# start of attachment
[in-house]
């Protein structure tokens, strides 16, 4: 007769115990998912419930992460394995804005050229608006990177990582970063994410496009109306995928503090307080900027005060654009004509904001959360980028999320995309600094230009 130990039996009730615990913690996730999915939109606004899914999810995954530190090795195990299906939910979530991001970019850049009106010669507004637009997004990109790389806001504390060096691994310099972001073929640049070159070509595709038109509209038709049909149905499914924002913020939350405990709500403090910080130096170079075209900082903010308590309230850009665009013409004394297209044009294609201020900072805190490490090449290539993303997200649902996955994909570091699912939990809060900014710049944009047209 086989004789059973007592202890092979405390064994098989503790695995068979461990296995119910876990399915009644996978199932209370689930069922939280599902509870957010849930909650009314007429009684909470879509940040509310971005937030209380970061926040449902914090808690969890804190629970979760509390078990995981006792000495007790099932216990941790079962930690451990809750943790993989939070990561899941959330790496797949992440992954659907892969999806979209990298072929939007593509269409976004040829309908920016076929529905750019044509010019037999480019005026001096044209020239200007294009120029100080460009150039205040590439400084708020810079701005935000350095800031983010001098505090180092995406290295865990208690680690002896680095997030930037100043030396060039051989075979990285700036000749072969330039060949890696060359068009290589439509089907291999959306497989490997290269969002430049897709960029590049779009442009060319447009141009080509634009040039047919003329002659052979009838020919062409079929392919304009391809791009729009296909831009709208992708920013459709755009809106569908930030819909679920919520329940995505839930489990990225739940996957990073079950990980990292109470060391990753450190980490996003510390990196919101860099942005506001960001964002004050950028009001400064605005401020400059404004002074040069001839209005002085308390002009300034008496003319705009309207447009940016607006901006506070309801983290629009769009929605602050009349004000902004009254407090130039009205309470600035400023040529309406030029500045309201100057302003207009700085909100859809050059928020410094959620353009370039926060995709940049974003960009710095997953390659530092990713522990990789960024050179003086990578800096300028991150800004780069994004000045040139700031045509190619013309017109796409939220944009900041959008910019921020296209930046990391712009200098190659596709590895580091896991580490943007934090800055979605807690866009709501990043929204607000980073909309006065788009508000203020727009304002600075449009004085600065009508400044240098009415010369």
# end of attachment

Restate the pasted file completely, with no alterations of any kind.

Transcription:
[in-house]
């Protein structure tokens, strides 16, 4: 007769115990998912419930992460394995804005050229608006990177990582970063994410496009109306995928503090307080900027005060654009004509904001959360980028999320995309600094230009 130990039996009730615990913690996730999915939109606004899914999810995954530190090795195990299906939910979530991001970019850049009106010669507004637009997004990109790389806001504390060096691994310099972001073929640049070159070509595709038109509209038709049909149905499914924002913020939350405990709500403090910080130096170079075209900082903010308590309230850009665009013409004394297209044009294609201020900072805190490490090449290539993303997200649902996955994909570091699912939990809060900014710049944009047209 086989004789059973007592202890092979405390064994098989503790695995068979461990296995119910876990399915009644996978199932209370689930069922939280599902509870957010849930909650009314007429009684909470879509940040509310971005937030209380970061926040449902914090808690969890804190629970979760509390078990995981006792000495007790099932216990941790079962930690451990809750943790993989939070990561899941959330790496797949992440992954659907892969999806979209990298072929939007593509269409976004040829309908920016076929529905750019044509010019037999480019005026001096044209020239200007294009120029100080460009150039205040590439400084708020810079701005935000350095800031983010001098505090180092995406290295865990208690680690002896680095997030930037100043030396060039051989075979990285700036000749072969330039060949890696060359068009290589439509089907291999959306497989490997290269969002430049897709960029590049779009442009060319447009141009080509634009040039047919003329002659052979009838020919062409079929392919304009391809791009729009296909831009709208992708920013459709755009809106569908930030819909679920919520329940995505839930489990990225739940996957990073079950990980990292109470060391990753450190980490996003510390990196919101860099942005506001960001964002004050950028009001400064605005401020400059404004002074040069001839209005002085308390002009300034008496003319705009309207447009940016607006901006506070309801983290629009769009929605602050009349004000902004009254407090130039009205309470600035400023040529309406030029500045309201100057302003207009700085909100859809050059928020410094959620353009370039926060995709940049974003960009710095997953390659530092990713522990990789960024050179003086990578800096300028991150800004780069994004000045040139700031045509190619013309017109796409939220944009900041959008910019921020296209930046990391712009200098190659596709590895580091896991580490943007934090800055979605807690866009709501990043929204607000980073909309006065788009508000203020727009304002600075449009004085600065009508400044240098009415010369």